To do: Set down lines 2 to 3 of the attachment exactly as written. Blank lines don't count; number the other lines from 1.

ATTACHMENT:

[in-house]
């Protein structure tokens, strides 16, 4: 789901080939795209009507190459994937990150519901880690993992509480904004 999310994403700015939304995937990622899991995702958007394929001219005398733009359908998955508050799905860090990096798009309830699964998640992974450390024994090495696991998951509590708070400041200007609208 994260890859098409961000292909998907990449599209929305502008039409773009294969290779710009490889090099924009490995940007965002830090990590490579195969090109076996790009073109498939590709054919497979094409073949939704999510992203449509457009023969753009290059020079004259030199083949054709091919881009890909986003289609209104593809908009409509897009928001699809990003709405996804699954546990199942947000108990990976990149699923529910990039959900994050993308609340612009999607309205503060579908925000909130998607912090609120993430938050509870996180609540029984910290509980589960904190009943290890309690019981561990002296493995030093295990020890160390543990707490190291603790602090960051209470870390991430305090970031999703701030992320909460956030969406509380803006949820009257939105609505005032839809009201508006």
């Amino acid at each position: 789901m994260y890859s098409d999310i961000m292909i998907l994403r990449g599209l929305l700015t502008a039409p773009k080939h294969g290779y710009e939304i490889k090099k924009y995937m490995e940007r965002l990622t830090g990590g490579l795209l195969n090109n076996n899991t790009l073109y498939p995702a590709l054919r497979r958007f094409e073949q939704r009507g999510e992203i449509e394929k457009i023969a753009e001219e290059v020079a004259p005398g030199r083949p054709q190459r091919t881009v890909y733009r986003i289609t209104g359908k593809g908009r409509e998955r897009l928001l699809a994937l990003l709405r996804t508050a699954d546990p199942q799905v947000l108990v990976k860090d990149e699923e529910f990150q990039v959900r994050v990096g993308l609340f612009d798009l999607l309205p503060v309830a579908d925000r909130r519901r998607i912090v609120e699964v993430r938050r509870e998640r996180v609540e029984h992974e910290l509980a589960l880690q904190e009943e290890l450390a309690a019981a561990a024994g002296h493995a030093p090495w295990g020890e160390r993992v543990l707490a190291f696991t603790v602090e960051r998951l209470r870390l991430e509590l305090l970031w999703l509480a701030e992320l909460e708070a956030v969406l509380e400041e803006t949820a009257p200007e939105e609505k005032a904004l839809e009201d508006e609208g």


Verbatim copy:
């Protein structure tokens, strides 16, 4: 789901080939795209009507190459994937990150519901880690993992509480904004 999310994403700015939304995937990622899991995702958007394929001219005398733009359908998955508050799905860090990096798009309830699964998640992974450390024994090495696991998951509590708070400041200007609208 994260890859098409961000292909998907990449599209929305502008039409773009294969290779710009490889090099924009490995940007965002830090990590490579195969090109076996790009073109498939590709054919497979094409073949939704999510992203449509457009023969753009290059020079004259030199083949054709091919881009890909986003289609209104593809908009409509897009928001699809990003709405996804699954546990199942947000108990990976990149699923529910990039959900994050993308609340612009999607309205503060579908925000909130998607912090609120993430938050509870996180609540029984910290509980589960904190009943290890309690019981561990002296493995030093295990020890160390543990707490190291603790602090960051209470870390991430305090970031999703701030992320909460956030969406509380803006949820009257939105609505005032839809009201508006």
């Amino acid at each position: 789901m994260y890859s098409d999310i961000m292909i998907l994403r990449g599209l929305l700015t502008a039409p773009k080939h294969g290779y710009e939304i490889k090099k924009y995937m490995e940007r965002l990622t830090g990590g490579l795209l195969n090109n076996n899991t790009l073109y498939p995702a590709l054919r497979r958007f094409e073949q939704r009507g999510e992203i449509e394929k457009i023969a753009e001219e290059v020079a004259p005398g030199r083949p054709q190459r091919t881009v890909y733009r986003i289609t209104g359908k593809g908009r409509e998955r897009l928001l699809a994937l990003l709405r996804t508050a699954d546990p199942q799905v947000l108990v990976k860090d990149e699923e529910f990150q990039v959900r994050v990096g993308l609340f612009d798009l999607l309205p503060v309830a579908d925000r909130r519901r998607i912090v609120e699964v993430r938050r509870e998640r996180v609540e029984h992974e910290l509980a589960l880690q904190e009943e290890l450390a309690a019981a561990a024994g002296h493995a030093p090495w295990g020890e160390r993992v543990l707490a190291f696991t603790v602090e960051r998951l209470r870390l991430e509590l305090l970031w999703l509480a701030e992320l909460e708070a956030v969406l509380e400041e803006t949820a009257p200007e939105e609505k005032a904004l839809e009201d508006e609208g």